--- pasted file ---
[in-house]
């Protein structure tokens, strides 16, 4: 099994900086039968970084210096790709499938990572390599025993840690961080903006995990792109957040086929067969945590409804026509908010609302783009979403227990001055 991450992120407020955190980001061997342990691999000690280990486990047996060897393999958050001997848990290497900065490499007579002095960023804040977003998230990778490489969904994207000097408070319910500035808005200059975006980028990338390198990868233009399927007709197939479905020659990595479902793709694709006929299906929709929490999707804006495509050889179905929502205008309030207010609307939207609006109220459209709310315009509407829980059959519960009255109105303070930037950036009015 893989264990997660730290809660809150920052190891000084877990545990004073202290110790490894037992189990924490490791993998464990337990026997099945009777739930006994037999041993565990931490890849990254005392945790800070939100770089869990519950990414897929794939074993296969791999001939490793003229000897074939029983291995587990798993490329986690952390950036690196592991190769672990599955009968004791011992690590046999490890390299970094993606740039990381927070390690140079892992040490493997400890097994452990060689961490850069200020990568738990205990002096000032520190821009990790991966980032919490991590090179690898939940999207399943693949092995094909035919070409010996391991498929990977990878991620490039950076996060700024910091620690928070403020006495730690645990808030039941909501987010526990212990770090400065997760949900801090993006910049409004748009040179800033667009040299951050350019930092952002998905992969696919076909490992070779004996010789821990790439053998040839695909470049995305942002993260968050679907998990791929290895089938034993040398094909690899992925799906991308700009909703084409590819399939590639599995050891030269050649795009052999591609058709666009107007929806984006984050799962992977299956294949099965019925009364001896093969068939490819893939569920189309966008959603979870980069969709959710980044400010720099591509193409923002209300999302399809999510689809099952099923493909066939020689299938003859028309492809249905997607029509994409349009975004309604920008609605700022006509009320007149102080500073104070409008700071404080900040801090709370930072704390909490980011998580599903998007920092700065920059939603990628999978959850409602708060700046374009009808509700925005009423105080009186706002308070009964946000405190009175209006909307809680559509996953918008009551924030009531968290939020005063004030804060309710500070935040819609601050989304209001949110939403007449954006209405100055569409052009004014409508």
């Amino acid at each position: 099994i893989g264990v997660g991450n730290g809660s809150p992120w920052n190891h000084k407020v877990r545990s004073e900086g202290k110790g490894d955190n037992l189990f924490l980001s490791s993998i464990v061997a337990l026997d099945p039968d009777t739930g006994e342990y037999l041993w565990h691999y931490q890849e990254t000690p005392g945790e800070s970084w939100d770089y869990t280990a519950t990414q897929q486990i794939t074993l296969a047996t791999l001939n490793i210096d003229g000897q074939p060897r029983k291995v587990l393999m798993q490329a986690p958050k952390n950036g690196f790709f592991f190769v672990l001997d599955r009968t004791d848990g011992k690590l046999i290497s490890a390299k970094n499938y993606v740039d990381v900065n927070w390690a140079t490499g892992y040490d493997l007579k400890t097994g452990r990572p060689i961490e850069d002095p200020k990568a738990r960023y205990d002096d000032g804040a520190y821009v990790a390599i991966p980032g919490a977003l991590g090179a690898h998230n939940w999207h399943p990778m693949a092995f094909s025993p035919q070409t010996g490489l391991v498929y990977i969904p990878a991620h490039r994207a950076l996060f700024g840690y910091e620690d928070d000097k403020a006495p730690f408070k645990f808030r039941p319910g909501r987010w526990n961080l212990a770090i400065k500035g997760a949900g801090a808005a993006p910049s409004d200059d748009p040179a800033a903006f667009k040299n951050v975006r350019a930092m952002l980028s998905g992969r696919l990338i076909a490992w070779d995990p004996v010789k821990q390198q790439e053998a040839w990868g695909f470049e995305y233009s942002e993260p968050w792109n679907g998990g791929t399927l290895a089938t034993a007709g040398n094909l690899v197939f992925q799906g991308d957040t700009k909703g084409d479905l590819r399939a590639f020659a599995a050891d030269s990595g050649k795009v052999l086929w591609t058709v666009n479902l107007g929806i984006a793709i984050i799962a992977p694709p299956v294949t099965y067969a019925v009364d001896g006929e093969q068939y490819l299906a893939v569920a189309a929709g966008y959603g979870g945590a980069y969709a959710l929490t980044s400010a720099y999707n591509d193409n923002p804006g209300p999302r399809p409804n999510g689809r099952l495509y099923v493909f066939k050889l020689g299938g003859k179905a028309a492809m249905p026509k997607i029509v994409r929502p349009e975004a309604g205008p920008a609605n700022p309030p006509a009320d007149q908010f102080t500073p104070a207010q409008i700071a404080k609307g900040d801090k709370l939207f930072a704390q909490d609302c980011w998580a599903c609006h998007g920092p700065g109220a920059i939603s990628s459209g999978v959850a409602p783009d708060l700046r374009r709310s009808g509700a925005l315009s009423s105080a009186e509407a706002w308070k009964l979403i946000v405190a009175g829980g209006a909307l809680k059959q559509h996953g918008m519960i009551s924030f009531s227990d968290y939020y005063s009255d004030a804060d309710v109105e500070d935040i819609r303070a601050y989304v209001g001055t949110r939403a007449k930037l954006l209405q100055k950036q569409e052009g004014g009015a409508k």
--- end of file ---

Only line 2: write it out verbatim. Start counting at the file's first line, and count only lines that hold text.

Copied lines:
């Protein structure tokens, strides 16, 4: 099994900086039968970084210096790709499938990572390599025993840690961080903006995990792109957040086929067969945590409804026509908010609302783009979403227990001055 991450992120407020955190980001061997342990691999000690280990486990047996060897393999958050001997848990290497900065490499007579002095960023804040977003998230990778490489969904994207000097408070319910500035808005200059975006980028990338390198990868233009399927007709197939479905020659990595479902793709694709006929299906929709929490999707804006495509050889179905929502205008309030207010609307939207609006109220459209709310315009509407829980059959519960009255109105303070930037950036009015 893989264990997660730290809660809150920052190891000084877990545990004073202290110790490894037992189990924490490791993998464990337990026997099945009777739930006994037999041993565990931490890849990254005392945790800070939100770089869990519950990414897929794939074993296969791999001939490793003229000897074939029983291995587990798993490329986690952390950036690196592991190769672990599955009968004791011992690590046999490890390299970094993606740039990381927070390690140079892992040490493997400890097994452990060689961490850069200020990568738990205990002096000032520190821009990790991966980032919490991590090179690898939940999207399943693949092995094909035919070409010996391991498929990977990878991620490039950076996060700024910091620690928070403020006495730690645990808030039941909501987010526990212990770090400065997760949900801090993006910049409004748009040179800033667009040299951050350019930092952002998905992969696919076909490992070779004996010789821990790439053998040839695909470049995305942002993260968050679907998990791929290895089938034993040398094909690899992925799906991308700009909703084409590819399939590639599995050891030269050649795009052999591609058709666009107007929806984006984050799962992977299956294949099965019925009364001896093969068939490819893939569920189309966008959603979870980069969709959710980044400010720099591509193409923002209300999302399809999510689809099952099923493909066939020689299938003859028309492809249905997607029509994409349009975004309604920008609605700022006509009320007149102080500073104070409008700071404080900040801090709370930072704390909490980011998580599903998007920092700065920059939603990628999978959850409602708060700046374009009808509700925005009423105080009186706002308070009964946000405190009175209006909307809680559509996953918008009551924030009531968290939020005063004030804060309710500070935040819609601050989304209001949110939403007449954006209405100055569409052009004014409508």